Orlando Cabrales

With its enthusiasm for the Caribbean Basin, I am confident that the ANH will produce some good results there, as well as in unconventional plays.

Orlando Cabrales Vice-Minister Ministry of Mines and Energy

in figures

Expected offshore wells drilled in next four years8

Expected investment of the eight offshore wellsUp to $2 billion

Daily production requirement for tier three unconventional blocks20,000 boepd

Net proven reserves requirement for tier three unconventional blocks50 million barrels of oil equivalent

Set the scene: Expectations for the Ronda Colombia 2014

June 16, 2014

Orlando Cabrales, vice-minister at Colombia’s Ministry of Mines and Energy talks to TOGY about his expectation for billions of dollars in investment in the Ronda Colombia 2014 licensing round. The round for mature basins, basins with new prospectivity and frontier basins will be was launched in February 2014.

What are your expectations for the Ronda Colombia 2014 licensing round?

Given the level of interest that we have seen in both offshore and unconventional blocks and the contractual changes that we have made, I expect to see bids in both areas. I would like to see more interest in the offshore blocks in the Pacific.

There are already many companies exploring and drilling for oil and gas in the Caribbean and I am sure that trend will continue. However, the Pacific is an area where we haven’t been very successful. In the past several years, the ANH has gathered and developed a tremendous amount of technical information on the Pacific. With its enthusiasm for the Caribbean basin, I am confident that the ANH will produce some good results there, as well as in unconventional plays. We are also expect to see a high level of interest in the conventional blocks in the southern part of the country

What changes have been made to offshore exploration and production contracts in 2014 in order to entice greater levels of investment?

We divided up deep and ultra-deep waters. Waters with depths of 300-1,000 metres are referred to as deep, while waters deeper than 1,000 metres are considered to be ultra-deep. We raised two triggers for the high price payment clause, which works as a windfall profit tax, for our offshore exploration and production contracts.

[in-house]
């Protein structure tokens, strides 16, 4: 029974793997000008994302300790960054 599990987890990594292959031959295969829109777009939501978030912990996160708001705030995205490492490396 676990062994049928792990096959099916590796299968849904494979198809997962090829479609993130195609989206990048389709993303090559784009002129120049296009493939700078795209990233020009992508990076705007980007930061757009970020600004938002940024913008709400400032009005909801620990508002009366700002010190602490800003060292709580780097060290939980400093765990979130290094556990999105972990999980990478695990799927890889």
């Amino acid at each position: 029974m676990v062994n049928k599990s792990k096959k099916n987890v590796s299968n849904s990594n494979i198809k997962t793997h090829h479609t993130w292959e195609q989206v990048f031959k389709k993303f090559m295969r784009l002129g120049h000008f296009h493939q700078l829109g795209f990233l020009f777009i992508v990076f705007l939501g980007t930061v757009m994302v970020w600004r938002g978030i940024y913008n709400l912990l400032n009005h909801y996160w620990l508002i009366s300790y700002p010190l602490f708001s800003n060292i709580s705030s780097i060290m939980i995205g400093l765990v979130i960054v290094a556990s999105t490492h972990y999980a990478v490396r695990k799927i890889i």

The price of oil for the high price payment was raised to $100 per barrel for ultra-deep waters and $82 dollars per barrel for deep waters. Additionally, the production trigger was raised from 5 million barrels to 200 million barrels for deep waters and 300 million barrels for ultra-deep waters. Only when the price of oil exceeds these limits or gross production at an offshore block passes the threshold, are producers required to pay the high price payment clause.


Furthermore, we lengthened the timelines of the offshore exploration and production contracts considerably, to 30 years. I can now say that we are competitive as a country in terms of offshore regulations and we expect to see the results in Ronda Colombia 2014.

In the next four years, we expect eight offshore wells to be drilled in Colombian waters. In the past 10 years, we have only seen two wells drilled in deep waters. There is a clear indication that we are headed in the right direction.

Does the Ministry of Mines and Energy place greater importance on attracting larger companies to Colombia during bidding rounds?

Offshore oil and gas exploration is extremely expensive. The eight wells that will be drilled in the next four years could amount to a total investment of $2 billion. Unconventional production involves a number of technical and environmental issues that must be carefully addressed in order to ensure that development is carried out responsibly. It is our assumption that stronger oil and gas companies are better able to deal with these challenges and perform up to our expectations.

Having said this, the unconventional blocks that are referred to as tier three only require companies to have more than 50 million barrels of reserves and 20,000 barrels of oil equivalent per day of production. I am confident that the vast majority of interested parties with the appropriate capabilities will meet those requirements. I often have to remind people of that, because we are not only inviting the majors to come and participate. There are many companies that are not household names that are producing far more that 20,000 barrels of oil equivalent per day.

What was the importance of establishing clear technical and environmental regulations for unconventional exploration and production in 2014?

We have done a lot of work over the past year to ensure that the appropriate regulatory framework is in place to ensure that oil and gas companies will be interested in the available opportunities, but also that we are protecting our country’s resources. The fact that we have consulted experts from regions in the US with high levels of shale production to establish responsible regulations, in advance of unconventional activity, should be very comforting for Colombian society.

I spoke with John Henry, who was the head of the Pennsylvania Environmental Protection Agency from 2008 to 2011, when hydraulic fracturing in the Marcellus shale became very controversial. By the time he was appointed to develop environmental regulations for unconventionals, 5,000 wells had already been hydraulically fractured without any regulatory oversight since 2005.

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